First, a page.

[Haskell-cafe] Re: Difficult memory leak in array processing
apfelmus at quantentunnel.de
apfelmus at quantentunnel.de
Wed Nov 29 14:27:50 EST 2006
> I personally find doing higher order functions with IO extremely
> difficult, and the resulting compiler errors are often downright scary.
> But this is probably a direct consequence my rather limited
> understanding of the monadic operators that the do notion hides. It
> seems that one has to be /very/ good in Haskell before one can do IO
> effectively. Hmm.
Well, as good as a necromancer has to be :) But seriously, I think the
most mind boggling point about IO actions is that those are higher
order, too. I for myself have taken the point of view that values of
type (IO a) are just "plans" that will be executed when the main Haskell
program has done its work. The programs task is to assemble the "main
plan" by sequencing smaller "plans" with (>>=).
> But back to the point, using Haskell lists for representing a largish
> buffer of, say, 16-bit samples that is constantly being refreshed from
> hard disk and sent into the sound system for playback would probably be
> inefficient beyond imagination.
Lists are indeed not suited for massive byte crunching.
If they fit into a black box, you can of course outsource things into C.
In case you were writing a track scheduler à la iTunes, the black box
most likely would be a single function (playSoundFile) which does the
job of handling data from disk to the sound card.
Actual sound processing with Haskell functions is more involved. As
already said, specifying loops over the samples as higher order
functions will save you a lot of headaches. The point is that one just
cannot start writing Haskell code and hope that it will run as fast as a
tight loop in C. Instead, one should do aggressive optimizations at a
few critical points only. And these are exactly the higher order loops.
I have to admit that (accumM) is not very fast because it is able to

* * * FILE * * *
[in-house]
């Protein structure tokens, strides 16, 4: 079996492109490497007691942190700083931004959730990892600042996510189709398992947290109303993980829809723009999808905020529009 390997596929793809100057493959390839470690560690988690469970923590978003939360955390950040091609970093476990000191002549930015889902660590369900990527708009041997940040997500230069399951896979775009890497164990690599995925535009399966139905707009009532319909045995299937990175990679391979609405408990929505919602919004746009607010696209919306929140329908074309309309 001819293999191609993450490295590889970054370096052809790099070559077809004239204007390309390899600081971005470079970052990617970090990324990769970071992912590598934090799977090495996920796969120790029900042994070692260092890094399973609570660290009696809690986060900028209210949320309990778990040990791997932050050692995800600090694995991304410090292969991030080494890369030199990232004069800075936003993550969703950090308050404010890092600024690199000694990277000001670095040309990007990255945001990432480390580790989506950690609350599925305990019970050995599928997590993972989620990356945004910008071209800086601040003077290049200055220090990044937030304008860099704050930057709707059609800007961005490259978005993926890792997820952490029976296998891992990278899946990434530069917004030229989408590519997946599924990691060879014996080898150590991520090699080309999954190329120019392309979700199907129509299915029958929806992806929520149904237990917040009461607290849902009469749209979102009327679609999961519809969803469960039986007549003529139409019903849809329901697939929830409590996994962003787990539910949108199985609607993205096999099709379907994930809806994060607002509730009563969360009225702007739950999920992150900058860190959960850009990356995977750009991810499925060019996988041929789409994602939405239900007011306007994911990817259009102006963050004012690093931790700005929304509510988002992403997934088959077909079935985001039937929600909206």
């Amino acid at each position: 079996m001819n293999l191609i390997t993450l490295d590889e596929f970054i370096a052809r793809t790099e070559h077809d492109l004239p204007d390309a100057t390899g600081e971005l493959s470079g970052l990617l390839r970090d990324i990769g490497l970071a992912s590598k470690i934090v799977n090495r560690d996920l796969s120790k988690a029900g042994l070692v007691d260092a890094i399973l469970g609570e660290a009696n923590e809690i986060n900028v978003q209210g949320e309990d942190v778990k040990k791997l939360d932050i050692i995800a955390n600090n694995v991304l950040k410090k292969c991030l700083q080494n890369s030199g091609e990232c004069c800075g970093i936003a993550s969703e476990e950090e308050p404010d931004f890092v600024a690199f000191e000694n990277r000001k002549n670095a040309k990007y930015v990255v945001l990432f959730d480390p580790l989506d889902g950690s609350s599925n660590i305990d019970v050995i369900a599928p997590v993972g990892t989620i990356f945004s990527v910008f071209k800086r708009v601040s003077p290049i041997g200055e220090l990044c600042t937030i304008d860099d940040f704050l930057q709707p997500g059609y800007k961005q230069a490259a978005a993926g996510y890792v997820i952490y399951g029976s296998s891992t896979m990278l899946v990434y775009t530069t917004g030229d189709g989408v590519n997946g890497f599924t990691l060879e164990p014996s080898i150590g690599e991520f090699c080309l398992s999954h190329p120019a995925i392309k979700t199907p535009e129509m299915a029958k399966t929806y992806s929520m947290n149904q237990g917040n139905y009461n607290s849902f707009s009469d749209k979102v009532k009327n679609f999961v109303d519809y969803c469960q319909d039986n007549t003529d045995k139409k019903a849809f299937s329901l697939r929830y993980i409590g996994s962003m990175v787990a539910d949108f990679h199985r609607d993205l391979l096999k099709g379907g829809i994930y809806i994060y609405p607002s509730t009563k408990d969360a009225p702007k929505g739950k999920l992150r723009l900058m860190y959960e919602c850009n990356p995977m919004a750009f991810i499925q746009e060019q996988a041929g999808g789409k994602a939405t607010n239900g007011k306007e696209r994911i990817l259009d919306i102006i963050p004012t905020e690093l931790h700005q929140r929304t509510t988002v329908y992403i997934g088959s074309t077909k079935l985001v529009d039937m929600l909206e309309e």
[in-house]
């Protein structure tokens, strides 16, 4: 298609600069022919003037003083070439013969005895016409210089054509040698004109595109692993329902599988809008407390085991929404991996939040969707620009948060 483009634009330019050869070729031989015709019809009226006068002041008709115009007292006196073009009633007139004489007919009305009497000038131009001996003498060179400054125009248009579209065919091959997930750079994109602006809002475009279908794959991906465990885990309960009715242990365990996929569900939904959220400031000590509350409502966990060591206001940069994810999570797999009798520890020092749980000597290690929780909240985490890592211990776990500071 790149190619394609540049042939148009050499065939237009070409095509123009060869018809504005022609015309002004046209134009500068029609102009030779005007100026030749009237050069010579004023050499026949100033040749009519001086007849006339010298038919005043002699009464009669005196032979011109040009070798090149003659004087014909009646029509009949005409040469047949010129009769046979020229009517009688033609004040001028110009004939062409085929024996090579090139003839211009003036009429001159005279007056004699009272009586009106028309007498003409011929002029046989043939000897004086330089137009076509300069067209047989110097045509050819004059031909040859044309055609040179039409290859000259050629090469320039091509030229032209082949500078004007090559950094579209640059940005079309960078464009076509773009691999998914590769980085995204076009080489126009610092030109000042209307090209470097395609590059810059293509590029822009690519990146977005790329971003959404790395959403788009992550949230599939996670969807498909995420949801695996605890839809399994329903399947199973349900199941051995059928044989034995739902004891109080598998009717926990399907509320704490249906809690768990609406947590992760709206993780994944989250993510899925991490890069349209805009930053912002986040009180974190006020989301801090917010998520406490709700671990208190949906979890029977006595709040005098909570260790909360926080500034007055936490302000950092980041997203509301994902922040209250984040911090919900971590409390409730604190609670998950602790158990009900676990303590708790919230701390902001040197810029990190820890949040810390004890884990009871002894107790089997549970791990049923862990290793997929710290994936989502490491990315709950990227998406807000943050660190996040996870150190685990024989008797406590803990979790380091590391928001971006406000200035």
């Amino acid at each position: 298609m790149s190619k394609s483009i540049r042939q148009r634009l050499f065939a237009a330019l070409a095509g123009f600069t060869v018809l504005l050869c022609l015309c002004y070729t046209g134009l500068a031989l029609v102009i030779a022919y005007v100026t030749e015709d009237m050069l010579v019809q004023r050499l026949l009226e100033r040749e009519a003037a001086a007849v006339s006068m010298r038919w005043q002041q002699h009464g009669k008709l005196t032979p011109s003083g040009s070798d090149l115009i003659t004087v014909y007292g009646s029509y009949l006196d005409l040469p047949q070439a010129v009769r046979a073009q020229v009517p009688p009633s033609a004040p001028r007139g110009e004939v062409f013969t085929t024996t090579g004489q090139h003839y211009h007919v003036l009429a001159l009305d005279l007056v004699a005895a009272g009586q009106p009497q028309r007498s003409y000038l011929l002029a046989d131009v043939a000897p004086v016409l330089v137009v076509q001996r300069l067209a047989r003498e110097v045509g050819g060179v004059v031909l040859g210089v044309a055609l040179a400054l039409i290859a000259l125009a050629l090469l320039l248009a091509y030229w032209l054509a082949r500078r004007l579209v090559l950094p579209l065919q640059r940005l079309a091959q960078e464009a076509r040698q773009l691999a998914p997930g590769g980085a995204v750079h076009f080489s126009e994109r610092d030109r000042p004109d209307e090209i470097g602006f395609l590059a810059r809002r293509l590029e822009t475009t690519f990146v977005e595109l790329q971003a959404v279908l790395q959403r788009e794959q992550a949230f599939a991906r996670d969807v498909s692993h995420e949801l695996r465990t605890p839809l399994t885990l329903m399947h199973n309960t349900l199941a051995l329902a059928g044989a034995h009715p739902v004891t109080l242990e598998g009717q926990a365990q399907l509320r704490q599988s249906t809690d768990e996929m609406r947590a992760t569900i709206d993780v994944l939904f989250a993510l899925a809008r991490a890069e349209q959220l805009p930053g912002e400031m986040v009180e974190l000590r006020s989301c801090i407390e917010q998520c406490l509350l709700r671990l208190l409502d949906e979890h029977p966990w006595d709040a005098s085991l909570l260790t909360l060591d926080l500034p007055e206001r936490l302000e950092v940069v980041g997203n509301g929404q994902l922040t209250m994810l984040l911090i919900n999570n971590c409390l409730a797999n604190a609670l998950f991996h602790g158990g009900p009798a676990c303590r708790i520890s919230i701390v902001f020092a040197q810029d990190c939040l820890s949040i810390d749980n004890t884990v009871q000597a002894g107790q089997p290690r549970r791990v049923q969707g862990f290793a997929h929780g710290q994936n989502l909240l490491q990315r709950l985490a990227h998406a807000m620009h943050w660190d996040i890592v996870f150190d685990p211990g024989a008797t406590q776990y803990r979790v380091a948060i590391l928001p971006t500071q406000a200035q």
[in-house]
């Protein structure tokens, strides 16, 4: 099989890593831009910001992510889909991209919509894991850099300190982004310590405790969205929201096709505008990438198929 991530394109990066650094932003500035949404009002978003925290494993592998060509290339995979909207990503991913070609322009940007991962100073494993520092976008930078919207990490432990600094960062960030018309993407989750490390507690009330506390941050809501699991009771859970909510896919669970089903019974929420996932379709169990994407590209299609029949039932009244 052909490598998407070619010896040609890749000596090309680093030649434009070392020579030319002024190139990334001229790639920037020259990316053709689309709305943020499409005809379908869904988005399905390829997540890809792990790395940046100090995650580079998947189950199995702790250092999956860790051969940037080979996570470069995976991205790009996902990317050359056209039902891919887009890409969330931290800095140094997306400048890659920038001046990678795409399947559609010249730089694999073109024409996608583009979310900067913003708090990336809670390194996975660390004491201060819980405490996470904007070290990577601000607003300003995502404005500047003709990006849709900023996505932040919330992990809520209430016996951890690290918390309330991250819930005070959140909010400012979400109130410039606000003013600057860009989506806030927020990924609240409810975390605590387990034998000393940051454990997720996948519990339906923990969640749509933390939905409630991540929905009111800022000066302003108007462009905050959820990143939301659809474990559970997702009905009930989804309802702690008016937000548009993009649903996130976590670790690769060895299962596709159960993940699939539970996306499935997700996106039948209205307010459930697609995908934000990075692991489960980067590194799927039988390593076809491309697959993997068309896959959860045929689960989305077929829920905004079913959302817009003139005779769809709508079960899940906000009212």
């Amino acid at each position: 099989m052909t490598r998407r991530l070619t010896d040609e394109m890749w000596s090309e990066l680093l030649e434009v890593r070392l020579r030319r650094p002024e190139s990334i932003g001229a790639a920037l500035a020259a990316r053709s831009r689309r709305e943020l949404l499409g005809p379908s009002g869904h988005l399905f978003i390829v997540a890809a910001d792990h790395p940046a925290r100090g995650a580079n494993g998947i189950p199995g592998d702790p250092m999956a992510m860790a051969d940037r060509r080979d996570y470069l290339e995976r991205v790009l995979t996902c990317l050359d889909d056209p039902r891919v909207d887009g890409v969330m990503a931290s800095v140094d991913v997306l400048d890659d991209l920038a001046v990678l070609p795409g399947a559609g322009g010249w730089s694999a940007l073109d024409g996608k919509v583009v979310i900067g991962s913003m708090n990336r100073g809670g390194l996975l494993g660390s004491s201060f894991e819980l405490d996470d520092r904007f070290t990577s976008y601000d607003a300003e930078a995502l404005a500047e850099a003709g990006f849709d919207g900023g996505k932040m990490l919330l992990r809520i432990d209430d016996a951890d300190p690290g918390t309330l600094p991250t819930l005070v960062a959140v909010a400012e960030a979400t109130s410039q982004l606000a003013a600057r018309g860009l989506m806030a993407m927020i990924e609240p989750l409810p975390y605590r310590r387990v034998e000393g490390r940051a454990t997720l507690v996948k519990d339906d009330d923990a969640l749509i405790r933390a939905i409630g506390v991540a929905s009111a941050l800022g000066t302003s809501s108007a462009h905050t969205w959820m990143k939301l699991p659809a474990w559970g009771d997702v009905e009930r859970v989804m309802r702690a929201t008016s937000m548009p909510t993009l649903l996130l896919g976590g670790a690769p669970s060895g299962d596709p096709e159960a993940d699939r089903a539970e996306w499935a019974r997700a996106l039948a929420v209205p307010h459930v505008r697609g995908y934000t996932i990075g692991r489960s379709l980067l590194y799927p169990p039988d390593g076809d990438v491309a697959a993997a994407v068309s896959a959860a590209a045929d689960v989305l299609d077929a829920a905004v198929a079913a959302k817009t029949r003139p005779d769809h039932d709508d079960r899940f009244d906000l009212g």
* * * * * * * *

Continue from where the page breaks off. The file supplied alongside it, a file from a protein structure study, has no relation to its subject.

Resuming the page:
change data at arbitrary indexes which therefore have to be kept around.
Most often, you want to process each index exactly once which is better
expressed as a (map) or a (fold). As Bulat and Duncan already said,
Data.ByteString does exactly this for arrays of bytes. Using it or the
generalization promised by Duncan is likely to be the best way to go.
On the implementation level, lazy evaluation is in the way when
crunching bytes. So be sure to tell GHC to make things strict and to
unbox and inline everything it can put its hands on by giving
appropriate command line options. As others already pointed out, the
details are on
As a first test, you may want to compile your original code with -O3
-optc-O3 -funfolding-use-threshold=16 and explore what happens.
GHC does a good job with strictness analysis and it's of no use to drown
your code in strictness annotations. Of course, some well placed ones
may hint GHC about things it overlooked.
To mention yet another approach, the image synthesis library Pan
pretends that the programmer writes ordinary Haskell functions, but
under the hood, it's a tiny programming language that gets compiled to
C++. Of course, the main point is that the image synthesis combinators
are strictly less powerful than full Haskell. But as the full power is
unneeded in that context, this doesn't hurt.
While there are audio related projects,
I don't know whether they focus on speed.
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